Signed, sealed and delivered by Stars
March 14, 2023
Friday afternoons at Neil Armstrong Elementary School have become
synonymous with celebration. At 3 p.m.each Friday, fifth-grade student workers drive the Armstrong Prime cart around the school, delivering student orders of pencils, notebooks, fidget toys and more — all paid for with good behavior.
“When you go to the class, the kids get so excited. Even if it’s just like a
notebook or like a folder, they’re like, ‘Oh, yeah, I finally got it! I’ve been
waiting all week,’” said Noah T., who serves as one of the school store team members.
This initiative based in PBIS, or positive behavior intervention and supports, creates a school environment where everyone feels empowered and encouraged to do the right thing. Students earn “Star” bucks by showing the Spartan Way: respect, responsibility, compassion and hard work. They can use those bucks to pay for items from the store.
Teacher aide Anita Battaglia, who was once an Armstrong student herself, has supervised the school store for almost 20 years in some capacity. This year, she played a big role in revamping the store’s structure. The entire operation is a well-oiled machine where students fill orders on Wednesdays and Thursdays and make their deliveries on Friday. Throughout the process, students are learning important lessons in time management, attention to detail and communication.
“The student workers are really in charge of this. When we go into a
classroom, they announce themselves and take ownership of the process,” said Battaglia. “This initiative is also important for the students who are receiving orders. It’s recognition of the
Spartan Way values they had to show in order to earn the ‘Star’ bucks to buy their items.”
Working in the school store is just one of many jobs available to students at Armstrong. The jobs range from kindergarten and staff helpers to teachers in training and even technology team. Fifth-graders who are interested in school jobs have to create a resume, apply for the job they want and even participate in an interview.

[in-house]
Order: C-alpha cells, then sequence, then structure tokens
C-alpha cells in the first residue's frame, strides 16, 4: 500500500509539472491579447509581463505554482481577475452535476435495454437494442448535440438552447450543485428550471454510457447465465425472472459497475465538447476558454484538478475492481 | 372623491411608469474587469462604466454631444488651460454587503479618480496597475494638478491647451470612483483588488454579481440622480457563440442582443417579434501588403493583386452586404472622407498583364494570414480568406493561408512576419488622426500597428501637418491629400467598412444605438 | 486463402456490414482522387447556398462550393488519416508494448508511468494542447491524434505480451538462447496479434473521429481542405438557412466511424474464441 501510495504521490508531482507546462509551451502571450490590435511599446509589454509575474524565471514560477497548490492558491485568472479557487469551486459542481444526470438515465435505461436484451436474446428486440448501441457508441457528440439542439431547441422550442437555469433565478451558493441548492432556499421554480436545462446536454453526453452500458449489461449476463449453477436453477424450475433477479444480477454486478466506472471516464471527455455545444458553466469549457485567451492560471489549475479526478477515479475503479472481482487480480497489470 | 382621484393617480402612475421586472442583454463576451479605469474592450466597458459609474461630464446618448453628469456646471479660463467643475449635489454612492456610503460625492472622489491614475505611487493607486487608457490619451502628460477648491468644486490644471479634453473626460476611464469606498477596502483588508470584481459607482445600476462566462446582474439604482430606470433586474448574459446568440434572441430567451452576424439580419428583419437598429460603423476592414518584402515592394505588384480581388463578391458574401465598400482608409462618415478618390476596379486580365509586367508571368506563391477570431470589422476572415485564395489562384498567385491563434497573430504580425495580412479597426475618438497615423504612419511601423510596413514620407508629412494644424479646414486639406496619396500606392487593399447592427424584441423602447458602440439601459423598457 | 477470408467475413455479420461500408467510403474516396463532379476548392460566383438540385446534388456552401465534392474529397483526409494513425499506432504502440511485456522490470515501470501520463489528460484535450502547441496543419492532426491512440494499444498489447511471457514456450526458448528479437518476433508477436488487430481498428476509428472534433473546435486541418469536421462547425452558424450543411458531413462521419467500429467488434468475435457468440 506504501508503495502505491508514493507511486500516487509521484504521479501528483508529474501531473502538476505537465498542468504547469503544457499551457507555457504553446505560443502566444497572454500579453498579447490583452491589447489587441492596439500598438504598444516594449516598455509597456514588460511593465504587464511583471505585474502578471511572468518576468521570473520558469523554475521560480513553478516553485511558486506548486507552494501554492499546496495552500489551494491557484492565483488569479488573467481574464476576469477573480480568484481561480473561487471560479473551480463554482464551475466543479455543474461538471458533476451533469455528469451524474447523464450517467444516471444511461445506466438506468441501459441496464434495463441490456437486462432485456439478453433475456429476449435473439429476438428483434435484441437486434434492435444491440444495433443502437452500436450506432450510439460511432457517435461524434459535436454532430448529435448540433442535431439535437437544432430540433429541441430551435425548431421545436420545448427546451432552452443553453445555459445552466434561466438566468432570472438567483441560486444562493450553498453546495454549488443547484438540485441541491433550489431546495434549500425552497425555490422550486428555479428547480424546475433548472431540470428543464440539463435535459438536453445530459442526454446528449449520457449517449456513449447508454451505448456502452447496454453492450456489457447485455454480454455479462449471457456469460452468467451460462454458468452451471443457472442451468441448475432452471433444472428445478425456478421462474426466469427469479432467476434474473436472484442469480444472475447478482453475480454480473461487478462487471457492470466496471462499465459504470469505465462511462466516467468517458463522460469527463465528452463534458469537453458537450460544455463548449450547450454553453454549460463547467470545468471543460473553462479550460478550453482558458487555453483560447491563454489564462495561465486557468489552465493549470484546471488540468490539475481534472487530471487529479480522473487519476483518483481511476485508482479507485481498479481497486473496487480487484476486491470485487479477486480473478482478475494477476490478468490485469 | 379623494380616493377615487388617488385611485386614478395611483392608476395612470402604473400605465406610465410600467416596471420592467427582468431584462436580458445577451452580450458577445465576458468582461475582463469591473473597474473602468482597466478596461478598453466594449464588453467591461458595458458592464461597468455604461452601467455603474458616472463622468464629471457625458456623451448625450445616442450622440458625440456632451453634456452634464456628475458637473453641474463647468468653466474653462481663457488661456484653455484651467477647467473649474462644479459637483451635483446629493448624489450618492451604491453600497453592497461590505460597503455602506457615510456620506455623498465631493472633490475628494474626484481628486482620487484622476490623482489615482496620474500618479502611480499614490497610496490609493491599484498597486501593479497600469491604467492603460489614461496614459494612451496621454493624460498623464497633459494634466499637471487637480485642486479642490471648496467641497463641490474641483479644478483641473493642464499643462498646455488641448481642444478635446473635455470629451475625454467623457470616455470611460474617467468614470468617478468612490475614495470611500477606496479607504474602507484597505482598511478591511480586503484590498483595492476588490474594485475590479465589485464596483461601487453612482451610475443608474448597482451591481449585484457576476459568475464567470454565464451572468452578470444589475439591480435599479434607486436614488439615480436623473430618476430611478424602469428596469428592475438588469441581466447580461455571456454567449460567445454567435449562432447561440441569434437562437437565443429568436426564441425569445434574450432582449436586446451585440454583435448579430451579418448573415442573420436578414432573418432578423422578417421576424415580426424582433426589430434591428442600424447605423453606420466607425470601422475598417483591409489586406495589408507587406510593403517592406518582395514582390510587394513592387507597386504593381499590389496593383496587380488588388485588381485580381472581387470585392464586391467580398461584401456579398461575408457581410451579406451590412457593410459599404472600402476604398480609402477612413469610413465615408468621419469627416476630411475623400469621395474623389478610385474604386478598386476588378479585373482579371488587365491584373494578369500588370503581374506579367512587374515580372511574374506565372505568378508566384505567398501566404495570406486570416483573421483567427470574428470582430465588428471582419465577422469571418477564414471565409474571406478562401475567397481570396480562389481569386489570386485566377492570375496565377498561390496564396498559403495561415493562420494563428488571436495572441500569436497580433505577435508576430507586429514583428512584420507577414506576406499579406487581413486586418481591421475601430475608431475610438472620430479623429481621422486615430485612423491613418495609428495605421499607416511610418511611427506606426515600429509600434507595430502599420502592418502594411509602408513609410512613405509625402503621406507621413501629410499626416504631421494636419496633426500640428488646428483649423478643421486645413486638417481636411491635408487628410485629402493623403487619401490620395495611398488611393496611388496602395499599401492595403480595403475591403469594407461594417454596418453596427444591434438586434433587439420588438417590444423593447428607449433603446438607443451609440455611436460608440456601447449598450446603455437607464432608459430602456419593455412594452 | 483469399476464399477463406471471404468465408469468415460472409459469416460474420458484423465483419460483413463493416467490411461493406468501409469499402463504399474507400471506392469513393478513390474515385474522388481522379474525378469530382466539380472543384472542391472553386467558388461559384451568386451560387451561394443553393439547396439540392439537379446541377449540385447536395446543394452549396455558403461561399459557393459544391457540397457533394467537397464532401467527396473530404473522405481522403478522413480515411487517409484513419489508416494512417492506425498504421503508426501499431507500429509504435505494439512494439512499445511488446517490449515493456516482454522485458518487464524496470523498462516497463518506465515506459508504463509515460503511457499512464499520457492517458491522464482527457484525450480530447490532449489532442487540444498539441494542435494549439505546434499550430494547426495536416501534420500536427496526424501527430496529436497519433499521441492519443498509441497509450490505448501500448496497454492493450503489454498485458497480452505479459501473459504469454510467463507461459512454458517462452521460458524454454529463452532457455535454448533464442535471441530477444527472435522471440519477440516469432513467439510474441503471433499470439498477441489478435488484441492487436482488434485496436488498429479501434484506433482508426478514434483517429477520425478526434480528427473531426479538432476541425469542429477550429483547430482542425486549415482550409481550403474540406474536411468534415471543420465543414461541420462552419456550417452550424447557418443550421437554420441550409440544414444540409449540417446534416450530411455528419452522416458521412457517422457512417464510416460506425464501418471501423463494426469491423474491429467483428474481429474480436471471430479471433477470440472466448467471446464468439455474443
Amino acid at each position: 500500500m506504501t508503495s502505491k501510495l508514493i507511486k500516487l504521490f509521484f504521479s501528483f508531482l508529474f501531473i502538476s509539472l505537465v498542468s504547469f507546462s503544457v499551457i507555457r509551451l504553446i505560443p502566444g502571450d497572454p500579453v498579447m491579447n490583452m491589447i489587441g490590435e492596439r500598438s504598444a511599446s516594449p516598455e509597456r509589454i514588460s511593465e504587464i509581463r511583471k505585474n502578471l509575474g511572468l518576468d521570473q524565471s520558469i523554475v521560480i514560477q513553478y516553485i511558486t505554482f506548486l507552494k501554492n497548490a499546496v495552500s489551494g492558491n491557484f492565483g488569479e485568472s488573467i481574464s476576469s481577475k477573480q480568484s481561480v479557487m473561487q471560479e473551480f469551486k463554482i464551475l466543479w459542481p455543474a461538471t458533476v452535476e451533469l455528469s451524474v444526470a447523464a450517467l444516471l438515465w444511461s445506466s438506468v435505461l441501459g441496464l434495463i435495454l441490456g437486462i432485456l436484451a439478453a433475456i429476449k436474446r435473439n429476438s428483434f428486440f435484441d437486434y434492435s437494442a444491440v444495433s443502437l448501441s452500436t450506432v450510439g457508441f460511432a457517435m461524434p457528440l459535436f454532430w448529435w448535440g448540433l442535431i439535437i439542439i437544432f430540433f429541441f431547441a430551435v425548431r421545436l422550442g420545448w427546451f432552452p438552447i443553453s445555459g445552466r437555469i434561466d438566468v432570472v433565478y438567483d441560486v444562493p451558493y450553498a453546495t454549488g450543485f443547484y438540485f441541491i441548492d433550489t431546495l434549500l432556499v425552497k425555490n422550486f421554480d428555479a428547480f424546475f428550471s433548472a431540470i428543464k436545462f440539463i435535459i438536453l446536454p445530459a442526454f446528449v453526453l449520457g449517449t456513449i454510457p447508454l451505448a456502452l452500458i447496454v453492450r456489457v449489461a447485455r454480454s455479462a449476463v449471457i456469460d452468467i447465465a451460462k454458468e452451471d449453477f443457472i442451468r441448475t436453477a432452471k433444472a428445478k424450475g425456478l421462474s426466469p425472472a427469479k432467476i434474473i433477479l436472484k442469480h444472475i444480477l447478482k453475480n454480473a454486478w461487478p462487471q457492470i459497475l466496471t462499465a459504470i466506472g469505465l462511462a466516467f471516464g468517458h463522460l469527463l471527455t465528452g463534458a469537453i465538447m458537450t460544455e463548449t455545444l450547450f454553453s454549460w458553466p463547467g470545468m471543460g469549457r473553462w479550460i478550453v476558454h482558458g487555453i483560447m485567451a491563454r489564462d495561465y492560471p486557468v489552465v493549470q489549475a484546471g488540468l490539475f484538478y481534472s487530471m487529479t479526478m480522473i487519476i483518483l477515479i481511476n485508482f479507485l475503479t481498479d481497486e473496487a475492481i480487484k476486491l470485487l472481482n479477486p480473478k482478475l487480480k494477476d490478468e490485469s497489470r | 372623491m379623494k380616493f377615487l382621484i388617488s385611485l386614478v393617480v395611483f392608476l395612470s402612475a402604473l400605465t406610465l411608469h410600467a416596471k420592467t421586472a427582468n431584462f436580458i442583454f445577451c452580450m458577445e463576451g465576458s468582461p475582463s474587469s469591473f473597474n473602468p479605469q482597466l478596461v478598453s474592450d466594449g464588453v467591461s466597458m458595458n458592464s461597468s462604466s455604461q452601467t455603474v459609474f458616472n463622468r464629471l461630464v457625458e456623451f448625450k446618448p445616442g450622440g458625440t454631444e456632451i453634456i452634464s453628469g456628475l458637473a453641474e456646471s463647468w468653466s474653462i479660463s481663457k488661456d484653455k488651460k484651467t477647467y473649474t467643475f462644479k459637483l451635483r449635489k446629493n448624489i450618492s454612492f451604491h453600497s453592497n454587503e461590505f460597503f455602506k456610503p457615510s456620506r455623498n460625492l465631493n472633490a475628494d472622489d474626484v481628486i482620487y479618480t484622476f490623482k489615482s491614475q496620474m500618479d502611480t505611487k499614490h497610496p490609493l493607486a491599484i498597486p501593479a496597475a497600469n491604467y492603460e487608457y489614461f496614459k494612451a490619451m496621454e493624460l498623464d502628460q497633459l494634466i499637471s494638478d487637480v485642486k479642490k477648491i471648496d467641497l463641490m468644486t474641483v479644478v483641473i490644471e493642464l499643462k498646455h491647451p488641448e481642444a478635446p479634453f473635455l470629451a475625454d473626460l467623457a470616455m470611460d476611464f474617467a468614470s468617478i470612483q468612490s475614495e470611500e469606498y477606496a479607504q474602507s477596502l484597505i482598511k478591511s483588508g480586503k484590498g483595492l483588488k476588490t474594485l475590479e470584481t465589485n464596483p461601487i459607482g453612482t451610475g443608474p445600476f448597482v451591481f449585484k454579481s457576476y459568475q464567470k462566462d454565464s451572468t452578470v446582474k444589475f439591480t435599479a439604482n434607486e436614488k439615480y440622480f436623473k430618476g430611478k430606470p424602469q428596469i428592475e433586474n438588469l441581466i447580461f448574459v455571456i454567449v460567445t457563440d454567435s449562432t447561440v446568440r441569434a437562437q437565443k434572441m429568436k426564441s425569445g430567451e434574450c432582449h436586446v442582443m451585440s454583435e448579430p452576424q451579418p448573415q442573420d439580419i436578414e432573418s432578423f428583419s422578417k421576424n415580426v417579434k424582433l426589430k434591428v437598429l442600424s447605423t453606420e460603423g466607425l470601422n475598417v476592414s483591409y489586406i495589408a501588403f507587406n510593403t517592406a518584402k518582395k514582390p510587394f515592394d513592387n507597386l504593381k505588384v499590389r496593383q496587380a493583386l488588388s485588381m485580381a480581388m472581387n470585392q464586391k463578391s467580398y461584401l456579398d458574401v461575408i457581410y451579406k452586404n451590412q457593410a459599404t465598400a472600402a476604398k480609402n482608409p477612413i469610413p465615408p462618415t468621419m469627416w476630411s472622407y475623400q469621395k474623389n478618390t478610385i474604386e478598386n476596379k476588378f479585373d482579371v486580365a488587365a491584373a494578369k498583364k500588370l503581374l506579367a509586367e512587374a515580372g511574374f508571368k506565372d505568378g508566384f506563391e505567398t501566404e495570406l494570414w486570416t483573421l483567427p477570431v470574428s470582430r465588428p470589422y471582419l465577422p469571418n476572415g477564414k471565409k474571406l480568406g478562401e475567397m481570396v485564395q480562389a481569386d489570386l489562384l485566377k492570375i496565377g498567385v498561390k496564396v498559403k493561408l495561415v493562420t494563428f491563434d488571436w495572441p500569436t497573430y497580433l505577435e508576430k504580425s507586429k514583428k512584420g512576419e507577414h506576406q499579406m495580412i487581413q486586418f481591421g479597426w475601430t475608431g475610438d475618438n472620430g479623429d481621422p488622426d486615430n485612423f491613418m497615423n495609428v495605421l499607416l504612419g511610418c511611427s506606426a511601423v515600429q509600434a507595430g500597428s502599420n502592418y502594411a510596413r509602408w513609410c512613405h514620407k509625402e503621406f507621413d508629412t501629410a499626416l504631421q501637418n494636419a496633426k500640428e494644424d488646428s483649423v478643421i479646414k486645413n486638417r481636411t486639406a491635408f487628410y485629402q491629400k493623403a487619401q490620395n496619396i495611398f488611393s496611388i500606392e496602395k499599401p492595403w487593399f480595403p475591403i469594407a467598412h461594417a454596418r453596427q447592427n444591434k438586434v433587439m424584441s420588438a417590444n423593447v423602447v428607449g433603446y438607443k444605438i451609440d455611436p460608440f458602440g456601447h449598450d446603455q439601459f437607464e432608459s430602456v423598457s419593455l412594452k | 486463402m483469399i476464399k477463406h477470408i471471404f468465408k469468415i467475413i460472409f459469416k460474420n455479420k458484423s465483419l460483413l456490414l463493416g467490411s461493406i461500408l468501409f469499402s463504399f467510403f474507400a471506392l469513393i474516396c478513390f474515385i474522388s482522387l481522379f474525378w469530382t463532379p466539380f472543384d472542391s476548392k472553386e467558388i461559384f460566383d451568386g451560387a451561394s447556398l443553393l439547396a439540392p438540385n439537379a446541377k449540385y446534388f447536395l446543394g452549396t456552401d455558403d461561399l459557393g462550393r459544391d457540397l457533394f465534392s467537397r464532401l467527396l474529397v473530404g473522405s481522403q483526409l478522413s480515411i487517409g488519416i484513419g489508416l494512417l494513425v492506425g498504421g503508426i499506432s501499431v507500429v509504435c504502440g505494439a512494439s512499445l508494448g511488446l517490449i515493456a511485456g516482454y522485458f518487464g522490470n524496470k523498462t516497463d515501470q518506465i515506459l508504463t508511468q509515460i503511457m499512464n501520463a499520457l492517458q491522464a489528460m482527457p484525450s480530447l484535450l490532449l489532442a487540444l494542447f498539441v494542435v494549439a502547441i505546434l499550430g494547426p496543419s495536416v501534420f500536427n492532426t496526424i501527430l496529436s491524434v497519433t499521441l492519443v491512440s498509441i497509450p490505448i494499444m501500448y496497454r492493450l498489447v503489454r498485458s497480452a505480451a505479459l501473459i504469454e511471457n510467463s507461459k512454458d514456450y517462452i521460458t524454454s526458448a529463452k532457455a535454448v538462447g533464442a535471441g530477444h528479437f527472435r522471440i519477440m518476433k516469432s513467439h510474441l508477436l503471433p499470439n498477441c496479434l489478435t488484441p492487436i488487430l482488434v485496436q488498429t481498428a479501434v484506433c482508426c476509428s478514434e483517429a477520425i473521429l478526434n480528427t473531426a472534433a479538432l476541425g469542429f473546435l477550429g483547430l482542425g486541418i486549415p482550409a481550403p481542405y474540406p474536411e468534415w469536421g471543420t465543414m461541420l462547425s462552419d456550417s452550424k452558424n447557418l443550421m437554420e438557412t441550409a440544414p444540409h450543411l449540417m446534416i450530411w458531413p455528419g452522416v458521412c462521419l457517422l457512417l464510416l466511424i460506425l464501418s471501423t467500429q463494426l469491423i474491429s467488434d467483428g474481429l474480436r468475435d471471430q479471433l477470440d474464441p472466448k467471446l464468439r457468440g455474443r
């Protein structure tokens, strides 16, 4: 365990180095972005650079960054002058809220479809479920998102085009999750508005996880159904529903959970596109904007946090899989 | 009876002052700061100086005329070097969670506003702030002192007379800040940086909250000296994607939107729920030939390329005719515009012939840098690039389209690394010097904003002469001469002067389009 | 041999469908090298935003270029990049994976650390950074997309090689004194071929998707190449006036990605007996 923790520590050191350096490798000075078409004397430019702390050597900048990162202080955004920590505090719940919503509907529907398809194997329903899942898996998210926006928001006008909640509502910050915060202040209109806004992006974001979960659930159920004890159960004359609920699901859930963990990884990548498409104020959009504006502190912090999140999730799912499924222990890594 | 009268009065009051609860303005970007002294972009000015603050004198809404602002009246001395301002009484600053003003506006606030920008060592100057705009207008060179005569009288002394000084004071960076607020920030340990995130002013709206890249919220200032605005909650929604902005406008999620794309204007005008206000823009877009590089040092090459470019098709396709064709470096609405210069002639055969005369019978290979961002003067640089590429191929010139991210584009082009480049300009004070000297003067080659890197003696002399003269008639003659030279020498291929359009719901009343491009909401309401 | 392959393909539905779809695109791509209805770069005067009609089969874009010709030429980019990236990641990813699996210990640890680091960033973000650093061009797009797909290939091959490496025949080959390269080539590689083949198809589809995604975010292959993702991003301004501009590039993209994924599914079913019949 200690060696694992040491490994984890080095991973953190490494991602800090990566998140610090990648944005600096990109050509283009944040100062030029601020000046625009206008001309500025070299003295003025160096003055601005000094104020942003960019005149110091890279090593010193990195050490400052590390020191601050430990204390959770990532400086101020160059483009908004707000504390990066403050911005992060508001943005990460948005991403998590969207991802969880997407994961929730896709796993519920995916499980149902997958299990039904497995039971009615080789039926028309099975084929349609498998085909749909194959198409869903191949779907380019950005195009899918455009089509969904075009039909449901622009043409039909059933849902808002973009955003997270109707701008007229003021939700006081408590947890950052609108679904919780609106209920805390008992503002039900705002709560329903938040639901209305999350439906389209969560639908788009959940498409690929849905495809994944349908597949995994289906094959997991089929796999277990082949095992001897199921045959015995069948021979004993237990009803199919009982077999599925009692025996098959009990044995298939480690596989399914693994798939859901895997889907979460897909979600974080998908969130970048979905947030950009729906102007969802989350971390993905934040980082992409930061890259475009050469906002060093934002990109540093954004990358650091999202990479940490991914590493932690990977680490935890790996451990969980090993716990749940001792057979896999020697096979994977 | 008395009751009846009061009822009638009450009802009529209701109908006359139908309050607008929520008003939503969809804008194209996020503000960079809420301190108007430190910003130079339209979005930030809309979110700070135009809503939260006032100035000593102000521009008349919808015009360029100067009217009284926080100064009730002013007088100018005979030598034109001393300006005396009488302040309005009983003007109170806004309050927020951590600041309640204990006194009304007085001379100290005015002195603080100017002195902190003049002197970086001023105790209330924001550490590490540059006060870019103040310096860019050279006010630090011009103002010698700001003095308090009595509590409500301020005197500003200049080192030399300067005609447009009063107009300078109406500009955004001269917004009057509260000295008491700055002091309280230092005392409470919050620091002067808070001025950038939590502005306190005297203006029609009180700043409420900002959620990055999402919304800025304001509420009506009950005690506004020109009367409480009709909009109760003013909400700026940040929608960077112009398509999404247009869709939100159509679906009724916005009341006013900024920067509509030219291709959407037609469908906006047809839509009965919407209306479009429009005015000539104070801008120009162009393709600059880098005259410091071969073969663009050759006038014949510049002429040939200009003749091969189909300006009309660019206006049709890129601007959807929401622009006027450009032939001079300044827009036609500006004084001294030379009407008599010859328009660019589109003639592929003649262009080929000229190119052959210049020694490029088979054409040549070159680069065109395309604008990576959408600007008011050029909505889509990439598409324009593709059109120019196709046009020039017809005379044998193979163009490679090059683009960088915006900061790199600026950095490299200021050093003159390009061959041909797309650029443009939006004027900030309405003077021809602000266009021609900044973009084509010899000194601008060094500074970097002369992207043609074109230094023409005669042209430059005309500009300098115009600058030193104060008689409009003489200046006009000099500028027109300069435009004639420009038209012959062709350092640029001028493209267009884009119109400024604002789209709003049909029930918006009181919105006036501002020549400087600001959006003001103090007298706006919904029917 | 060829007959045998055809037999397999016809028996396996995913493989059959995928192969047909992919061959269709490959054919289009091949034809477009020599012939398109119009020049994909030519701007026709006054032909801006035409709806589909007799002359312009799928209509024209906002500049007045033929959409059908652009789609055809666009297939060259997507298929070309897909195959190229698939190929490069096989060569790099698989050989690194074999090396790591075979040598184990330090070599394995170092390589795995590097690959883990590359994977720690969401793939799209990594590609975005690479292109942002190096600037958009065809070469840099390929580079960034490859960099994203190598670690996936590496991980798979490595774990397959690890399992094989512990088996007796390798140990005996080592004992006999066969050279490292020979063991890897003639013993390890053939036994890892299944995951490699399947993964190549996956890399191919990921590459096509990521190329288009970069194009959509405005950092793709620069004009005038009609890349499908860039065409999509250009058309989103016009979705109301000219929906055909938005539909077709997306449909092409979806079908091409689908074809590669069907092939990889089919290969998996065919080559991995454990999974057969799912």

“This job gives me a little bit of work experience for later in life,” said student worker Caden J. “We have to work together as a team. Sometimes items are backordered so we have to tell them and then fill their order when the items come in.”
School store employee Joey P. shared that his job helps him work on important skills, “I have to announce who the order is for when we’re
delivering, so I have to make sure they hear me, and it’s a relief when they do.”
“We shared job descriptions of all the available jobs with the students so they could see which may suit their interests or skills,” said Rebecca Scott, principal. “These early building blocks for career readiness are important as fifth-graders prepare for middle and high school.”
But for the student workers, this opportunity is more than just a job. It’s an opportunity to model behavior for younger students. Noah T and
John C. shared, “Working in the store, we show the Spartan Way too. “It’s our responsibility to get the orders, get them packaged and delivered correctly. And it’s hard work. We don’t have much time in the afternoon so we have to work hard.”
“The little kids get really happy when they see us,” said Joey. P. “They might want to do the store when they get older and give other younger kids prizes and orders as well. And if they do, they’ll have to follow the Spartan Way like we do in the store and that would help them.”